Theatrical Release: April 27, 2012
DVD Release: September 4, 2012
Director: Boaz Yakin
Review by James Klein
I must admit, I had been putting off reviewing this movie for awhile. I am just not a fan of Jason Statham nor the modern action film genre in general. I hate the quick cutting, the shaky cameras, the computer effects, the fact that everyone knows martial arts. I’ll take a Clint Eastwood or Charles Bronson movie over any of these new films. So needless to say, my expectations were low going into Safe which has me believe that this is the reason why I found Safe to be a somewhat enjoyable action film.
The frantic and at times confusing plot revolves around a Chinese math prodigy who happens to be a young girl without a family. The Chinese mafia want her as do the Russian mafia for their own greedy personal reasons. You see, there is this supposed impossible to crack safe holding a lot of money that only this girl can open. Even the NYC police department is in on the take as they too are after this little girl. She is like a walking computer.
Statham plays Luke, a former NYC police detective who has become a loner recluse once his wife was killed by the Russian mafia. About to commit suicide by jumping in front of a subway, Luke sees the child being chased by Russian gangsters and decides to do one last good deed before he ends his life. Once he dispatches of the gangsters (in a very well choreographed fist fight on the subway) he decides to protect the child and rush her to safety as the Russians, Chinese and police are after them.
I much preferred the first half of Safe to the second half. I loved the fact that Statham is playing this suicidal loner. His emotional range has never truly been shown and shockingly he does offer the viewer more than a few scowls during a few dramatic scenes. I also enjoyed the back story with the little girl and the Chinese mafia but the film starts to drift into predictable circumstances once we find out that Luke was a former police officer who knows martial arts and every car chase and shoot out starts to get shakier and shakier. As the film got closer to its conclusion, I was quickly losing interest as the characters continued to double cross one another and it became unclear as to what was going on.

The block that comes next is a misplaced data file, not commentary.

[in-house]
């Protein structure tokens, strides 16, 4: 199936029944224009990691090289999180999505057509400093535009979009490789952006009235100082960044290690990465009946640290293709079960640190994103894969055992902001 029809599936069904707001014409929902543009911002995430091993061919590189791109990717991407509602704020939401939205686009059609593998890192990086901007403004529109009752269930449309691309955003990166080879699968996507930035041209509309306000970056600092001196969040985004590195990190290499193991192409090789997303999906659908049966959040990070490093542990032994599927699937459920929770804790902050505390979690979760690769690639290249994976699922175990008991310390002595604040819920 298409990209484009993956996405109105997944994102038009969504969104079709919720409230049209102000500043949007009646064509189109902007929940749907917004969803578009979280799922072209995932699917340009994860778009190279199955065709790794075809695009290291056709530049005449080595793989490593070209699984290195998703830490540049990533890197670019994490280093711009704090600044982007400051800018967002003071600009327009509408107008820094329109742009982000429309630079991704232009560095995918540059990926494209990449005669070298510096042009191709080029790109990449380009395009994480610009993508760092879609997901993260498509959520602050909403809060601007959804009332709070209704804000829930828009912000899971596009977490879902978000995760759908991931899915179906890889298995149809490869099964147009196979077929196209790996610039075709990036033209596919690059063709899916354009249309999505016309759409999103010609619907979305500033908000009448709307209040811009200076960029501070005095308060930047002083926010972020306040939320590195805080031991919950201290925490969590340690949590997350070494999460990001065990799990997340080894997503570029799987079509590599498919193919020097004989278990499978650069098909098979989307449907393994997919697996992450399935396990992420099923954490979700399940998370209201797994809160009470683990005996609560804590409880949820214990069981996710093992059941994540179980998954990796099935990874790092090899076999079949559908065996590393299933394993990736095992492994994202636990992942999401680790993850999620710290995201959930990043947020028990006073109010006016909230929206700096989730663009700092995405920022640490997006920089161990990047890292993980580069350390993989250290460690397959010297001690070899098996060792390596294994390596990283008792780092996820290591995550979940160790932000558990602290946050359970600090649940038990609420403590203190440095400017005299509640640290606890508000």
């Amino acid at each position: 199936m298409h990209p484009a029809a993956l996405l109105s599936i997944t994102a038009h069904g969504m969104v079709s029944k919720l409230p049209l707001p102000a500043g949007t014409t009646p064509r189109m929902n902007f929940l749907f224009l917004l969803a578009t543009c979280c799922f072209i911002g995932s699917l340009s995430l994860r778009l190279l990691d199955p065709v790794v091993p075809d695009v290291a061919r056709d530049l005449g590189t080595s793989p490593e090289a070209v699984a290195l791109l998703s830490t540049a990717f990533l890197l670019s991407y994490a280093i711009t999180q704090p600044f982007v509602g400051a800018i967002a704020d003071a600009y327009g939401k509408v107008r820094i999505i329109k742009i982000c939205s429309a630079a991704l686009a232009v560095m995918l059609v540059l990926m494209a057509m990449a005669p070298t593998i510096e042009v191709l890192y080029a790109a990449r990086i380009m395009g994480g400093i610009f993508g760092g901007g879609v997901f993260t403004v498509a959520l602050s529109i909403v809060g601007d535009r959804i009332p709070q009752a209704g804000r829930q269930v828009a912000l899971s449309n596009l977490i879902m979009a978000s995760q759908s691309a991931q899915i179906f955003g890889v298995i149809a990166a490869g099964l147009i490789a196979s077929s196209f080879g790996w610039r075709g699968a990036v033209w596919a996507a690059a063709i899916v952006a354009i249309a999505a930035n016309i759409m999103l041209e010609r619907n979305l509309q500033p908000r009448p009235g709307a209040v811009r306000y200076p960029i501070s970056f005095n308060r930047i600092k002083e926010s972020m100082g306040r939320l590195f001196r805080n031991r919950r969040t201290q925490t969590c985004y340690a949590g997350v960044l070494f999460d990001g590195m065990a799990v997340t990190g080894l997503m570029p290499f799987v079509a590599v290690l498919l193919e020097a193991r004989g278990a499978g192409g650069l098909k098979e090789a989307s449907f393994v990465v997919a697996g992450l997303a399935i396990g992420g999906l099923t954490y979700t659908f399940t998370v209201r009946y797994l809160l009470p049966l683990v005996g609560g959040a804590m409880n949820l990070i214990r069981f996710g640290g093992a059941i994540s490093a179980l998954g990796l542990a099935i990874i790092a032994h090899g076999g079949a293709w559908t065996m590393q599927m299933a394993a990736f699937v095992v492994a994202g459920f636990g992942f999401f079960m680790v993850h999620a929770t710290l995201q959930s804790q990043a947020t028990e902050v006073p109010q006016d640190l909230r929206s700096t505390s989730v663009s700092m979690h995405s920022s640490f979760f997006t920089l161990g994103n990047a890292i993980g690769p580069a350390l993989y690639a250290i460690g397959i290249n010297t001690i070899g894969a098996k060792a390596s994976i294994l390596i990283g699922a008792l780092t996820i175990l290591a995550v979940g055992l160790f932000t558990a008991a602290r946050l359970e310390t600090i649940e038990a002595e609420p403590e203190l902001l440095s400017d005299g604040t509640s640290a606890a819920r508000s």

There are some well done action scenes, mostly in the first half with a shootout taking place inside a cab where the camera refuses to move and we see the action through car windows and rearview mirrors. I had never seen this done before and that was really exciting to see. There are also some decent performances by some great character actors like James Hong, Chris Sarandon and Robert John Burke (although the math prodigy child is at times pretty bad) that help move the convoluted storyline along.
The DVD (I didn’t receive the blu ray to review) does have some really good special features on the making of the film and director Boaz Takin really seems to know his action. What strikes me as odd is that he rarely has worked as a director of action films (he has done Uptown Girls and Remember the Titans, two films that I have zero interest in ever seeing). Yankin even supplies the movie with an informative audio commentary that is worth a listen.
While Safe does have its problems (mostly in the second half) I must say I expected another Transporter type of film or something along the lines of Mercury Rising or Rush Hour, with the hero cop looking after a child. Safe thankfully exceeded my expectations and gave me a somewhat decent action film to pass the time.